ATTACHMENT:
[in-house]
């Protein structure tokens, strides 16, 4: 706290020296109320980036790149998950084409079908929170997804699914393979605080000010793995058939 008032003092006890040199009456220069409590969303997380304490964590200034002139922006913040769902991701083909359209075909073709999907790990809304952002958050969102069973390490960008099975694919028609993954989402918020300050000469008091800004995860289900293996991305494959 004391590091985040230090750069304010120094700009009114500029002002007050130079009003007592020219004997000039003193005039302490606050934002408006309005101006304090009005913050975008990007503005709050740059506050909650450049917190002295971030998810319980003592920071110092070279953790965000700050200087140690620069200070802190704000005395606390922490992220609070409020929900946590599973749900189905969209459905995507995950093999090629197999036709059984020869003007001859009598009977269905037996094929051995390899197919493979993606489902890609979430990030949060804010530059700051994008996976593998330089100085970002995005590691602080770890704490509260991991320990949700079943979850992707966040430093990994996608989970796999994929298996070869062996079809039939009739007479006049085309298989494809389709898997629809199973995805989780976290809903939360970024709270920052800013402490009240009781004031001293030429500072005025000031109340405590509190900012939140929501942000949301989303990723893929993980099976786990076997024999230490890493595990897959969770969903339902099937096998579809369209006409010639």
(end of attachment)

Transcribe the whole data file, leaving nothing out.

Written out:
[in-house]
């Protein structure tokens, strides 16, 4: 706290020296109320980036790149998950084409079908929170997804699914393979605080000010793995058939 008032003092006890040199009456220069409590969303997380304490964590200034002139922006913040769902991701083909359209075909073709999907790990809304952002958050969102069973390490960008099975694919028609993954989402918020300050000469008091800004995860289900293996991305494959 004391590091985040230090750069304010120094700009009114500029002002007050130079009003007592020219004997000039003193005039302490606050934002408006309005101006304090009005913050975008990007503005709050740059506050909650450049917190002295971030998810319980003592920071110092070279953790965000700050200087140690620069200070802190704000005395606390922490992220609070409020929900946590599973749900189905969209459905995507995950093999090629197999036709059984020869003007001859009598009977269905037996094929051995390899197919493979993606489902890609979430990030949060804010530059700051994008996976593998330089100085970002995005590691602080770890704490509260991991320990949700079943979850992707966040430093990994996608989970796999994929298996070869062996079809039939009739007479006049085309298989494809389709898997629809199973995805989780976290809903939360970024709270920052800013402490009240009781004031001293030429500072005025000031109340405590509190900012939140929501942000949301989303990723893929993980099976786990076997024999230490890493595990897959969770969903339902099937096998579809369209006409010639």